FAA Flight Standards District Office: FAA New York FSDO-15


Date: 01-NOV-16
Time: 23:30:00Z
Regis#: N1876
Aircraft Make: BEECH
Aircraft Model: 95
Event Type: Incident
Highest Injury: None
Damage: Unknown
Flight Phase: LANDING (LDG)
State: New York

Beech G58 Baron, N525, Baron 58 LLC: Accident occurred November 01, 2016 at DeKalb-Peachtree Airport (KPDK), Atlanta, Georgia

Additional Participating Entity: 
Federal Aviation Administration / Flight Standards District Office; Atlanta, Georgia 

Aviation Accident Factual Report - National Transportation Safety Board:

Baron 58 LLC:

NTSB Identification: ERA17CA047
14 CFR Part 91: General Aviation
Accident occurred Tuesday, November 01, 2016 in Atlanta, GA
Aircraft: HAWKER BEECHCRAFT CORP G58, registration: N525
Injuries: 1 Uninjured.

NTSB investigators used data provided by various entities, including, but not limited to, the Federal Aviation Administration and/or the operator and did not travel in support of this investigation to prepare this aircraft accident report.

According to the commercial pilot, the multiengine airplane was approximately 5 miles from the airport when it was cleared to land on runway 3R. Then, about 1.5 mile from the airport, he accepted a landing clearance change from the air traffic controller to land on runway 3L instead of 3R. The pilot increased engine power and set up to land on runway 3L; however, the airplane was "fast" on final approach and landed "long." The pilot "stood" on the brakes, the left tire "blew out," and the airplane veered off the left side of the runway. After departing runway 3L, the airplane traveled through the grass, and impacted the asphalt of runway 16, which was raised approximately 7 inches above the ground. When the nose landing gear struck the asphalt, the nose gear collapsed and the airplane came to rest on runway 16. During the accident sequence, the fuselage and wings were substantially damaged. The pilot reported no preimpact mechanical malfunctions or failures with the airplane that would have precluded normal operation. The wind at the airport around the time of the accident was from 140° true at 7 knots.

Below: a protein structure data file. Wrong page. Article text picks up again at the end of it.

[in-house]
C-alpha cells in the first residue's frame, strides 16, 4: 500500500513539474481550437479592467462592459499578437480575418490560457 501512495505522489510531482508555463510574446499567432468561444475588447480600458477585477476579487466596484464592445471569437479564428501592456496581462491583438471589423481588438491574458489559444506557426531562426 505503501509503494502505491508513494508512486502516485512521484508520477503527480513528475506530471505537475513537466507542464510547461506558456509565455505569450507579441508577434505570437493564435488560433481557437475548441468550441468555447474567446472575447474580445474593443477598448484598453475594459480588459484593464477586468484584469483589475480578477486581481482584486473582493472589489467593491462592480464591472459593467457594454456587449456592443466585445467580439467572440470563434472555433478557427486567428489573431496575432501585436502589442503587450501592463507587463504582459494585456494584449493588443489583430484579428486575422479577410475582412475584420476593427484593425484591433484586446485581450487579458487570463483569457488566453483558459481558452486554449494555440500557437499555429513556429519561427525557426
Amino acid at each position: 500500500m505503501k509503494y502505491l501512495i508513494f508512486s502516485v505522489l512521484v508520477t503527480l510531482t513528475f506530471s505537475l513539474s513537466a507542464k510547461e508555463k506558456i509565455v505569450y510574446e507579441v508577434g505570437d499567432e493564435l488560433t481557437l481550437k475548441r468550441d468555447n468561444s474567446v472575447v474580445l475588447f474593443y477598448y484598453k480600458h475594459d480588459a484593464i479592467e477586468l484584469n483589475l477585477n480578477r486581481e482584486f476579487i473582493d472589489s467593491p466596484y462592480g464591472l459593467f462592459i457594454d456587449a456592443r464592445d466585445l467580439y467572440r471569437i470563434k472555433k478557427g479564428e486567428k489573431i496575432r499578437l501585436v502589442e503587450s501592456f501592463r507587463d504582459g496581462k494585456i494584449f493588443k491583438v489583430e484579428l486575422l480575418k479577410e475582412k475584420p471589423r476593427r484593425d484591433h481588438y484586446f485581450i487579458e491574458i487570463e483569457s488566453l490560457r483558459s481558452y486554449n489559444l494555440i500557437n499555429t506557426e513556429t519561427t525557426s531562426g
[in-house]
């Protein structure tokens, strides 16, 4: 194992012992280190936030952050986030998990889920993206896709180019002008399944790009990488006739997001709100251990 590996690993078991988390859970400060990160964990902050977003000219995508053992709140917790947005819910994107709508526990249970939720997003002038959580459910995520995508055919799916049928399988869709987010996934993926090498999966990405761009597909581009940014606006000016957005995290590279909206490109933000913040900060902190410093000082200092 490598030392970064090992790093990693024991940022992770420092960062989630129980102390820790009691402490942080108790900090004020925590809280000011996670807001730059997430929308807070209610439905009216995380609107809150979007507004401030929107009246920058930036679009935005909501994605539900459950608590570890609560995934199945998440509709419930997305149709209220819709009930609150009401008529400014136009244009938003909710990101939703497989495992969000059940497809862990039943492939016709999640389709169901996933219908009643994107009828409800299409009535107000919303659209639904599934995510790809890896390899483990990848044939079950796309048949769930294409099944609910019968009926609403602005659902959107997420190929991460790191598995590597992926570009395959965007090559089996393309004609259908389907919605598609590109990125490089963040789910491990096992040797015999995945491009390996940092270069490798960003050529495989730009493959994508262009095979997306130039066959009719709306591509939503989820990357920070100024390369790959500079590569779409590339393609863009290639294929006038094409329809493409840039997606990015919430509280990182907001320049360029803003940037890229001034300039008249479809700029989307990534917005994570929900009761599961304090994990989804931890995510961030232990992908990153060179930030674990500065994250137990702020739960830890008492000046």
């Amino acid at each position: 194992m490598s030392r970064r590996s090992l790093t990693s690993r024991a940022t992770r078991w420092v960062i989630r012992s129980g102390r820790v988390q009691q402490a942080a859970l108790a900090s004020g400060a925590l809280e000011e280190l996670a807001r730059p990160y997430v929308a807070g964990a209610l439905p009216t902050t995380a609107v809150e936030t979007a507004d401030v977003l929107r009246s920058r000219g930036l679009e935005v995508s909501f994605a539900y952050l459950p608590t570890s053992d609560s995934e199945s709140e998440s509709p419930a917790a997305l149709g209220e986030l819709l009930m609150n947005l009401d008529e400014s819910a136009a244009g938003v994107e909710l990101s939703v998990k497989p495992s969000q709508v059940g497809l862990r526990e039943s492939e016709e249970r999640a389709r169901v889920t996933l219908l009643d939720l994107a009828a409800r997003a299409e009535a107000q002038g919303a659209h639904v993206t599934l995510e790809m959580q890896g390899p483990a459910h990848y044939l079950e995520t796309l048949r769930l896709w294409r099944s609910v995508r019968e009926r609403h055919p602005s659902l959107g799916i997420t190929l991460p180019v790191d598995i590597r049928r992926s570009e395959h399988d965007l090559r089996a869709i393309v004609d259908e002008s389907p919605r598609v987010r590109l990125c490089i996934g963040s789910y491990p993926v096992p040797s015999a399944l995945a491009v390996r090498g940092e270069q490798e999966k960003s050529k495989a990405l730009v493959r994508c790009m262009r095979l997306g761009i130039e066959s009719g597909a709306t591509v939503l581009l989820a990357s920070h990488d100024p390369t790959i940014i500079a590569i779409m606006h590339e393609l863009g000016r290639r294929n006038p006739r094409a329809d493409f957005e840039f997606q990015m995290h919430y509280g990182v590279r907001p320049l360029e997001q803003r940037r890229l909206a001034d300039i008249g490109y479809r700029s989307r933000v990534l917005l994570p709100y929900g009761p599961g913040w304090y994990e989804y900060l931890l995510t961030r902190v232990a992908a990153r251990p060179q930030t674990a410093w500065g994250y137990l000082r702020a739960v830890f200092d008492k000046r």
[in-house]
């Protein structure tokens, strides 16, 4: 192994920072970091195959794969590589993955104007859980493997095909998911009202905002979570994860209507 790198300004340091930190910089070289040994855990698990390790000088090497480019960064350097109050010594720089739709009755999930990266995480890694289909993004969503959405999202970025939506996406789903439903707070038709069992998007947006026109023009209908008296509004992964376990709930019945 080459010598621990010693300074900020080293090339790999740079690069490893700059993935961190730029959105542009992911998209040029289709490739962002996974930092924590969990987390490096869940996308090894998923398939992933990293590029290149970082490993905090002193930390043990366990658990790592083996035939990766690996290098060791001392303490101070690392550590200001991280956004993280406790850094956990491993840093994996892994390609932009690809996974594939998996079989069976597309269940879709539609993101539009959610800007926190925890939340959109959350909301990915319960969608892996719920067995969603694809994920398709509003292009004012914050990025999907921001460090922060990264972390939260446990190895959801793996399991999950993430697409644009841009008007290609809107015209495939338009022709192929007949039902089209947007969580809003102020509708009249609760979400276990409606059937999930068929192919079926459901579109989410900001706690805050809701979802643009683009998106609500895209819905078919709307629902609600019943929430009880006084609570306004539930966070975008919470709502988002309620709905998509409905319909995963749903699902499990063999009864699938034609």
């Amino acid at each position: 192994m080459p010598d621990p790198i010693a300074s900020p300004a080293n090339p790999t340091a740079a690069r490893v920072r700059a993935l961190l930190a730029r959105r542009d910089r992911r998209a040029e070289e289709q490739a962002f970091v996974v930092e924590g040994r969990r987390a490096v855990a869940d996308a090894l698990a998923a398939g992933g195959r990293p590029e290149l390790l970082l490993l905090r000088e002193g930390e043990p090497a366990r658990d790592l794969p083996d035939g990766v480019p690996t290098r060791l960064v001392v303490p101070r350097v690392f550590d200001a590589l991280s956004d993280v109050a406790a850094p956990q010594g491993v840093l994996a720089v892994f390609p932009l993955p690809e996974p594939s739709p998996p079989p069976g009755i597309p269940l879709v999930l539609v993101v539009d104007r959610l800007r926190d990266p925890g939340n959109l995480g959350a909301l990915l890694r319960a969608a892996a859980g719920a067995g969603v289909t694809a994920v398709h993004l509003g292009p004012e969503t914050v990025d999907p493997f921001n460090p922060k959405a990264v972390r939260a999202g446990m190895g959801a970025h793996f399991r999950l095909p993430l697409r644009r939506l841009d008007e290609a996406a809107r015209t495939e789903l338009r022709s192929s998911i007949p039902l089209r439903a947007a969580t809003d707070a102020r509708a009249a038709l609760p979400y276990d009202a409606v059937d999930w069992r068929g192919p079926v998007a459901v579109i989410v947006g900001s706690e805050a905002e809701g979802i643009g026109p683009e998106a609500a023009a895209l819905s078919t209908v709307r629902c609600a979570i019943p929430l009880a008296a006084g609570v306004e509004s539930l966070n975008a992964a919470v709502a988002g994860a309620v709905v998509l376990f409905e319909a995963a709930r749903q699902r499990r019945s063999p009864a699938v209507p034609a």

DEKALB COUNTY, Ga. - Channel 2 Action News has learned that a small plane has landed at DeKalb-Peachtree Airport without its landing gear.

WSB's Doug Turnbull tweeted an image of the Beech G58 Baron plane on the 3 Left runway at the airport. 

It appears the front landing gear did not drop from the plane upon landing.